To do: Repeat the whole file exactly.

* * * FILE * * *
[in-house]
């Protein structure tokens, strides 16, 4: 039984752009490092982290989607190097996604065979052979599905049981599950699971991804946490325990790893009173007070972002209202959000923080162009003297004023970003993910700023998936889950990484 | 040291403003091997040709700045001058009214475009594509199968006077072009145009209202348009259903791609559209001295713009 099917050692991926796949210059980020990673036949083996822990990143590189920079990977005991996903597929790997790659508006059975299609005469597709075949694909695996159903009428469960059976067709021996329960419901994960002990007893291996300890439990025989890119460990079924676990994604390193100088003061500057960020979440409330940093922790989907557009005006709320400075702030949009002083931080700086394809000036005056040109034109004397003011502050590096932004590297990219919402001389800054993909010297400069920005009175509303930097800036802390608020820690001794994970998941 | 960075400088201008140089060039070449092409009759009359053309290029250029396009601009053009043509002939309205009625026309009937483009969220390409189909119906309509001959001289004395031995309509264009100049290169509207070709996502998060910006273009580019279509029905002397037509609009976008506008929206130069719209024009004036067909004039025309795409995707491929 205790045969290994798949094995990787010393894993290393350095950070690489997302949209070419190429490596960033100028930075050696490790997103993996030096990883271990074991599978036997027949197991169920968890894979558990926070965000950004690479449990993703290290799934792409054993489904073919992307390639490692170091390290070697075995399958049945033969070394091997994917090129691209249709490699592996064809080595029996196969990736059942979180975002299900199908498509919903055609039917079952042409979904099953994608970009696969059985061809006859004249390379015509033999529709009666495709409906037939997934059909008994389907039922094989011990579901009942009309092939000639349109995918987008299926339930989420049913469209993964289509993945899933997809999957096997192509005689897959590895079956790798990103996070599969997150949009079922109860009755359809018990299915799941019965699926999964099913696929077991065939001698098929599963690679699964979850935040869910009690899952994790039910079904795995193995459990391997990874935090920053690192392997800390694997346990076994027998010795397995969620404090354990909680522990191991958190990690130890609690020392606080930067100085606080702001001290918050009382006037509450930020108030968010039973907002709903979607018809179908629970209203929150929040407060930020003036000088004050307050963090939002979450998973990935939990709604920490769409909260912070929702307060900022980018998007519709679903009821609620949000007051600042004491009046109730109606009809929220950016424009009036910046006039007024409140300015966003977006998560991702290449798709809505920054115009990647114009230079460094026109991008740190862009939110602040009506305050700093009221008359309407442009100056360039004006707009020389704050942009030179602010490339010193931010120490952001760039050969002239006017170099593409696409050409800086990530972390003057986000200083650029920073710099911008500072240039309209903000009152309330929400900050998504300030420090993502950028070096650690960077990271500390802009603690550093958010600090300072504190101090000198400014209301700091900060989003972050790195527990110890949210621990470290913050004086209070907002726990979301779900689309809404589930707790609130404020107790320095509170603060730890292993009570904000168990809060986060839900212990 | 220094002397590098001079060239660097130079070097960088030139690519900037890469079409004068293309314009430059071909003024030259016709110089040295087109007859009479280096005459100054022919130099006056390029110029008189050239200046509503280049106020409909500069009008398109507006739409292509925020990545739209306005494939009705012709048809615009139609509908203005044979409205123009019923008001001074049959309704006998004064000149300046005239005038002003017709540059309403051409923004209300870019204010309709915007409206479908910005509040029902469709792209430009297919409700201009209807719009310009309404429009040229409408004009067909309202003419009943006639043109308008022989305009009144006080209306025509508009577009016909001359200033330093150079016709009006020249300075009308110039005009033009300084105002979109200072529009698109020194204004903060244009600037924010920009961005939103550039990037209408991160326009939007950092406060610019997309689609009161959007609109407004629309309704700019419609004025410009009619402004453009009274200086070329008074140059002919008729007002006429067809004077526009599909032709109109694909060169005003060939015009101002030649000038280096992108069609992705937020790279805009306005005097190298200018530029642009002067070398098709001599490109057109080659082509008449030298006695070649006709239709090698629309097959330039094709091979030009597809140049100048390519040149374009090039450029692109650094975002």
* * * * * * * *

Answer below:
[in-house]
């Protein structure tokens, strides 16, 4: 039984752009490092982290989607190097996604065979052979599905049981599950699971991804946490325990790893009173007070972002209202959000923080162009003297004023970003993910700023998936889950990484 | 040291403003091997040709700045001058009214475009594509199968006077072009145009209202348009259903791609559209001295713009 099917050692991926796949210059980020990673036949083996822990990143590189920079990977005991996903597929790997790659508006059975299609005469597709075949694909695996159903009428469960059976067709021996329960419901994960002990007893291996300890439990025989890119460990079924676990994604390193100088003061500057960020979440409330940093922790989907557009005006709320400075702030949009002083931080700086394809000036005056040109034109004397003011502050590096932004590297990219919402001389800054993909010297400069920005009175509303930097800036802390608020820690001794994970998941 | 960075400088201008140089060039070449092409009759009359053309290029250029396009601009053009043509002939309205009625026309009937483009969220390409189909119906309509001959001289004395031995309509264009100049290169509207070709996502998060910006273009580019279509029905002397037509609009976008506008929206130069719209024009004036067909004039025309795409995707491929 205790045969290994798949094995990787010393894993290393350095950070690489997302949209070419190429490596960033100028930075050696490790997103993996030096990883271990074991599978036997027949197991169920968890894979558990926070965000950004690479449990993703290290799934792409054993489904073919992307390639490692170091390290070697075995399958049945033969070394091997994917090129691209249709490699592996064809080595029996196969990736059942979180975002299900199908498509919903055609039917079952042409979904099953994608970009696969059985061809006859004249390379015509033999529709009666495709409906037939997934059909008994389907039922094989011990579901009942009309092939000639349109995918987008299926339930989420049913469209993964289509993945899933997809999957096997192509005689897959590895079956790798990103996070599969997150949009079922109860009755359809018990299915799941019965699926999964099913696929077991065939001698098929599963690679699964979850935040869910009690899952994790039910079904795995193995459990391997990874935090920053690192392997800390694997346990076994027998010795397995969620404090354990909680522990191991958190990690130890609690020392606080930067100085606080702001001290918050009382006037509450930020108030968010039973907002709903979607018809179908629970209203929150929040407060930020003036000088004050307050963090939002979450998973990935939990709604920490769409909260912070929702307060900022980018998007519709679903009821609620949000007051600042004491009046109730109606009809929220950016424009009036910046006039007024409140300015966003977006998560991702290449798709809505920054115009990647114009230079460094026109991008740190862009939110602040009506305050700093009221008359309407442009100056360039004006707009020389704050942009030179602010490339010193931010120490952001760039050969002239006017170099593409696409050409800086990530972390003057986000200083650029920073710099911008500072240039309209903000009152309330929400900050998504300030420090993502950028070096650690960077990271500390802009603690550093958010600090300072504190101090000198400014209301700091900060989003972050790195527990110890949210621990470290913050004086209070907002726990979301779900689309809404589930707790609130404020107790320095509170603060730890292993009570904000168990809060986060839900212990 | 220094002397590098001079060239660097130079070097960088030139690519900037890469079409004068293309314009430059071909003024030259016709110089040295087109007859009479280096005459100054022919130099006056390029110029008189050239200046509503280049106020409909500069009008398109507006739409292509925020990545739209306005494939009705012709048809615009139609509908203005044979409205123009019923008001001074049959309704006998004064000149300046005239005038002003017709540059309403051409923004209300870019204010309709915007409206479908910005509040029902469709792209430009297919409700201009209807719009310009309404429009040229409408004009067909309202003419009943006639043109308008022989305009009144006080209306025509508009577009016909001359200033330093150079016709009006020249300075009308110039005009033009300084105002979109200072529009698109020194204004903060244009600037924010920009961005939103550039990037209408991160326009939007950092406060610019997309689609009161959007609109407004629309309704700019419609004025410009009619402004453009009274200086070329008074140059002919008729007002006429067809004077526009599909032709109109694909060169005003060939015009101002030649000038280096992108069609992705937020790279805009306005005097190298200018530029642009002067070398098709001599490109057109080659082509008449030298006695070649006709239709090698629309097959330039094709091979030009597809140049100048390519040149374009090039450029692109650094975002």